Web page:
The Holy Trinity of Justice Reform
A Balanced Approach is the Only Way to Truly Change Our Criminal Justice System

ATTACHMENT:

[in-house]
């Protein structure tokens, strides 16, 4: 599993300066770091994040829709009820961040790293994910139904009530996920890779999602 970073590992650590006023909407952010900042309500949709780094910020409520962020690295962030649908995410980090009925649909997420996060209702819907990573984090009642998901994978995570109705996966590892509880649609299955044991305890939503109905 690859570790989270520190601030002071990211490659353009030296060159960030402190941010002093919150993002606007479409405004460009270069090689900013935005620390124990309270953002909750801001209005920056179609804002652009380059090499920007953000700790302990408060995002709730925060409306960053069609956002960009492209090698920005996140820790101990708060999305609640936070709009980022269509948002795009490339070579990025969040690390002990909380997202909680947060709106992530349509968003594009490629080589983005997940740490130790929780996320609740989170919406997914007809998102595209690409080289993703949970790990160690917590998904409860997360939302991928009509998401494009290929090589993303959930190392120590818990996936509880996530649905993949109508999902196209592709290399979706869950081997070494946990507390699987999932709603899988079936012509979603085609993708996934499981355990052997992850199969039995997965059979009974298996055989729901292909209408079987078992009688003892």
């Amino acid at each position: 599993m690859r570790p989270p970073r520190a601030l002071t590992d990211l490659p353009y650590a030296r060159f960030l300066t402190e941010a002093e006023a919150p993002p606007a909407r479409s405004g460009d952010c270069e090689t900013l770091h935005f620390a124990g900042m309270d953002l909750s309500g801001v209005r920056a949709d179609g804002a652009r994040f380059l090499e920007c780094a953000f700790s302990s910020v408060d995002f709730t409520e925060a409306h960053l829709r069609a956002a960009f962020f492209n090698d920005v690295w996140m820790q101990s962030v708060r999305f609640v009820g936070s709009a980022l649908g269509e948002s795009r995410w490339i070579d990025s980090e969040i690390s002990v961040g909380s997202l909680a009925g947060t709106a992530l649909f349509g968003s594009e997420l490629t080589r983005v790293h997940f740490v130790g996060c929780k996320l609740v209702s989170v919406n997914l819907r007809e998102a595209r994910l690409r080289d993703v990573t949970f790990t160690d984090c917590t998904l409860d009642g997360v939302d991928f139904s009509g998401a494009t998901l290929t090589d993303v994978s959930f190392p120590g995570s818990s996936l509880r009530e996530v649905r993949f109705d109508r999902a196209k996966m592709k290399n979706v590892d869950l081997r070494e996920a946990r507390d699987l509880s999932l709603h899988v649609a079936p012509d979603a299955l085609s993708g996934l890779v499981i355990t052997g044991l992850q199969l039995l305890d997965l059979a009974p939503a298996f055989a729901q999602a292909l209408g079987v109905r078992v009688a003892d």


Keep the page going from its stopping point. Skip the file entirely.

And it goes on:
Earlier this week the U.S. Congress started looking into fixing the United States criminal justice system. Elected officials of the Judiciary Committee all had something to say. Terms like “liberal” and “law and order types” were casually tossed around the room to bolster various positions. While it is refreshing to see Congress finally jumping on the band wagon of criminal justice reform, I am deeply concerned that they continue to view “the system” through compartmentalized perspectives. Right now, Congress is mainly focused on amending mandatory minimums and the power of judges to have more discretion in deciding sentences for offenders. While that is a great start, it is clear from their discussions that after changing mandatory minimums, they are going to pat themselves on the back and say “all done, let’s move on”. This isn’t Congress’ fault, because most lawyers and lay people think the same way. Criminal justice discussions often resemble legal shows on TV, meaning they can only focus on one of the great spheres of power in the court room at a time (Boston Legal is all about the defense or Law and Order which is all about the prosecution). America’s short sighted goals and limited attention span is precisely how we got here in the first place. Look at most articles on justice reform and you will see a common theme of finding the silver bullet to stop excessive punishments, waste, and recidivism in our justice system. The discussion usually focuses on either the prosecution, judge, or defense and almost always over-estimates the power of that entity to fix all the problems. Don’t get me wrong each piece has a part to play and needs advocates (I am a constant loud mouth for defense). Where Congress has me worried, is not what they’re talking about, but what they are forgetting to talk about. The cancer in our justice system has critically spread to all three spheres of power.